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Drones instead of Eyes: Guidelines and Collection of Use Case Examples Upgraded for Promoting Safe Use of Drones in Plants

March 27, 2020

For promoting the safe use of drones in the field of plant safety, on March 27, 2020, the Ministry of Economy, Trade and Industry (METI), in collaboration with the Fire and Disaster Management Agency (FDMA) and the Ministry of Health, Labour and Welfare (MHLW), revised: the Guidelines for Approaches to Safe Operation of Drones in Plants, a compilation for companies to use in the safe operation of drones in the outdoor premises of petroleum refining or petrochemical plants; and the Collection of Use Case Examples in Plants in which case examples of leading companies inside and outside Japan are explained, both of which were formulated in March 2019. In addition, it also compiled a report titled “Study on the Feasibility of Drone-based Inspections as an Alternative to Human Eye-based Inspections in Plants.” The revised guidelines expanded the range of targets on the premises of plants for which companies are allowed to use drones to inspect inside of facilities, e.g., tanks, and highlighted the fact that inspections by drones with a mounted camera can work as an alternative to some human eye-based inspections.

Background

As utilization of drones on the premises of petroleum refining or petrochemical plants will allow plant operating companies to inspect plant facilities with greater ease and thereby to enhance the frequency of inspections, this approach is considered important for such companies not only to enhance the safe and efficient operation of plant machinery, but also to streamline plant safety procedures. In light of this, in March 2019, METI, in collaboration with FDMA and MHLW, developed the guidelines, etc. for companies’ safe drone operation on the premises outside petrochemical plants. This effort has dramatically increased the number of companies starting to use drones on a trial basis for such purposes.

Meanwhile, METI found the following two challenges to be streamlined so as to achieve more full-fledged implementation of such drone-based inspections in plants:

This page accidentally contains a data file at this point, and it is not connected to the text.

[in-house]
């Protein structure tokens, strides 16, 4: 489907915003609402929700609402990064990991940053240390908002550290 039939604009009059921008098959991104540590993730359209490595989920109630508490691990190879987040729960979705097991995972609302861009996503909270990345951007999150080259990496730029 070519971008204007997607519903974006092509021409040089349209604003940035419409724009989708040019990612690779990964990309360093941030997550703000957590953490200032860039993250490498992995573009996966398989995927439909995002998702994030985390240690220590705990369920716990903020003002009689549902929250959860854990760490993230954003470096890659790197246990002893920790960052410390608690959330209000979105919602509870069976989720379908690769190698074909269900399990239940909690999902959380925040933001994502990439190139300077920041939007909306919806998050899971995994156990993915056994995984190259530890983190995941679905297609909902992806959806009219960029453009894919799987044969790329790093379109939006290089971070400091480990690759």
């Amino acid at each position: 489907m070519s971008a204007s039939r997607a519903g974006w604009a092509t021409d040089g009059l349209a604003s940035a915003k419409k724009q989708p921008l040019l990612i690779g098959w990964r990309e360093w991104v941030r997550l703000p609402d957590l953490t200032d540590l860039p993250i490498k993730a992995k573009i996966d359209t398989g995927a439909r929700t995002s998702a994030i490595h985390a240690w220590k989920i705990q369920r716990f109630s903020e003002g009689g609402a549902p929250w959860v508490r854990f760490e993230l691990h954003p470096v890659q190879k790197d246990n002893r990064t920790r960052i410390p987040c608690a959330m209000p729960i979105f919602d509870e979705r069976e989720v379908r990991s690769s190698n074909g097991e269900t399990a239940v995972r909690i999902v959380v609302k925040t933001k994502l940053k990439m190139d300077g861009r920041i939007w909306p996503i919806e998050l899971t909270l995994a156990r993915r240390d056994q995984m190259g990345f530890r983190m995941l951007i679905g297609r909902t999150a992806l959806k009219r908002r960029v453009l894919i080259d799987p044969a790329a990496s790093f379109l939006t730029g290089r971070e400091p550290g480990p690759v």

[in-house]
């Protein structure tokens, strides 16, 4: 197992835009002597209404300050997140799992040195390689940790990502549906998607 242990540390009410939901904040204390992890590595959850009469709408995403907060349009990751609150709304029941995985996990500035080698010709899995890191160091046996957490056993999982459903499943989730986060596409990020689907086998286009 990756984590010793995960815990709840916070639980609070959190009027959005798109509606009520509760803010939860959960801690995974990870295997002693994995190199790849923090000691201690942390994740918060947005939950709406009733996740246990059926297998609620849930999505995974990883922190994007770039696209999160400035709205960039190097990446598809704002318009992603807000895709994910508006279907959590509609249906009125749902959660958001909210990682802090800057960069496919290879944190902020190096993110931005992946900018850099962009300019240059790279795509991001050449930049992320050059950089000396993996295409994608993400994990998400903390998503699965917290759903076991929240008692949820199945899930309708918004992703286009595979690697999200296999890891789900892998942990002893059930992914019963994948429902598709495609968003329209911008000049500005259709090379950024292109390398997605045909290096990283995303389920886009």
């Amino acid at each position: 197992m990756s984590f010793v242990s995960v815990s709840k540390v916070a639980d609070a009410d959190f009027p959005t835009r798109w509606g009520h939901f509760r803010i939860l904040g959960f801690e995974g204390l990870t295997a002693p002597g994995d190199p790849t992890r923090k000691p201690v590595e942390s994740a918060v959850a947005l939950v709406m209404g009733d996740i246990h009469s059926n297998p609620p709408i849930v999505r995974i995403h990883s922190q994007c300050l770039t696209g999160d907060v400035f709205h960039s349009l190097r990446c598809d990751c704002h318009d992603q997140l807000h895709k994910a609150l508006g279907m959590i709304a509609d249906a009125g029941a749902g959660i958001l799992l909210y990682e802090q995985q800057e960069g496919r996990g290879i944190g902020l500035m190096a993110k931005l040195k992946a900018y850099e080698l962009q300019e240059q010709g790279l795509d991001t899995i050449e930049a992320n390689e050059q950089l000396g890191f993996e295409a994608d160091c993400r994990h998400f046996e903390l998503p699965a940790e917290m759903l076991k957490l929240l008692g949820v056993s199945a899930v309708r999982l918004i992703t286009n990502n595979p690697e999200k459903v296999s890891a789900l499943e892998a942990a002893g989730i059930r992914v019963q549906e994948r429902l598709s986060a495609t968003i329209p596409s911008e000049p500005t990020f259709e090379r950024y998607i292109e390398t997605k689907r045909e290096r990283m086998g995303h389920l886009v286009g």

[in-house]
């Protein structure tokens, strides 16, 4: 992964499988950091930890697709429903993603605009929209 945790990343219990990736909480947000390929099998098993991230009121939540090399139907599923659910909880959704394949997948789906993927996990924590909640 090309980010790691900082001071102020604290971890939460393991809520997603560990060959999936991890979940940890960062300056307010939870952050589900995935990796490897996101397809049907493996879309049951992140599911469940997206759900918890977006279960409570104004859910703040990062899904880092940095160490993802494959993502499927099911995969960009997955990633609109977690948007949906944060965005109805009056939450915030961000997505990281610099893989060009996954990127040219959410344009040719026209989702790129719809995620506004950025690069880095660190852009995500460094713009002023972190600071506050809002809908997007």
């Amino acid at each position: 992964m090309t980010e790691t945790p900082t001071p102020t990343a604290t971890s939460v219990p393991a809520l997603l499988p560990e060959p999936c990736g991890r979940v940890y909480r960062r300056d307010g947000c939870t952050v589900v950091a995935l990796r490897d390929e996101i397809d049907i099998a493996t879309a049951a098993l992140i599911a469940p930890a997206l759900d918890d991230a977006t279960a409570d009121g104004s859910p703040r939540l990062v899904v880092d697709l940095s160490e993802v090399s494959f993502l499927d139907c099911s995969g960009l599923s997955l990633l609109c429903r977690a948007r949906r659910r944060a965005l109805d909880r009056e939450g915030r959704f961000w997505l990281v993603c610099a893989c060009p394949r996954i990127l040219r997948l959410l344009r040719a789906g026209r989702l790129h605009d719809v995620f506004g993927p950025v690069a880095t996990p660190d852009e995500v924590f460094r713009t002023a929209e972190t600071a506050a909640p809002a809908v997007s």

1. Companies also need to fly drones inside facilities in a safe manner bearing in mind the risk of communication disruption and other incidents when they should confirm not only the external surfaces of tanks and other facilities but also the conditions of the internal surfaces thereof, e.g., corrosions.
  2. Feasibility of inspections using drones with a mounted camera should be verified to see if such drones work as an alternative to human eye-based inspections.

To streamline these challenges, on January 30, 2020, METI, in collaboration with Idemitsu Kosan Co., Ltd. and Blue innovation Co., Ltd., conducted a demonstration test for flying drones inside tanks.

Overview

Based on the knowledge obtained from the demonstration test and the results of discussions by a study group of experts and other people, METI revised the guidelines and collection of case examples and also newly compiled a report titled “Study on the Feasibility of Drone-based Inspections as an Alternative to Human Eye-based Inspections,” aiming to expand the range of targets for which companies are allowed to use drones to the inside of facilities.

As a result, the revised guidelines expanded the range of targets on the premises of plants for which companies are allowed to use drones to the inside of facilities, e.g., tanks, and uncovered the fact that inspections by drones with a mounted camera can work as an alternative to some human eye-based inspections. These efforts are expected to help companies to use drones for a wider variety of purposes in the field of plant safety and to further enhance the safe and efficient operation of plant machinery.

Highlights of the revised guidelines, etc.

The revised guidelines newly include the inside of facilities, e.g., inside tanks and towers/facilities , to the range of targets for which companies are allowed to fly drones and also newly describe risk assessment and countermeasures against potential risks that companies should conduct to fly drones inside facilities in a safe manner.

The collection of case examples newly presents knowledge for flying drones safely inside facilities in a safe manner, which was obtained from the demonstration test conducted inside the tank at the Chiba Refinery and Petrochemical Plant operated by Idemitsu Kosan Co., Ltd., and points to be noted which were discussed during the demonstration test.

The new report presents the details of the demonstration test, in particular, concerning the preliminary inspections that companies conduct as human eye-based inspections to identify any failures of facilities, e.g., corrosions, abrasions, scratches, adhering or deposited scales, breakages, cracks and deformed, loosened or peeled parts, and it explicitly describes that verification in the demonstration test uncovered that inspections using drones with a mounted camera can work an alternative to such human eye-based inspections.

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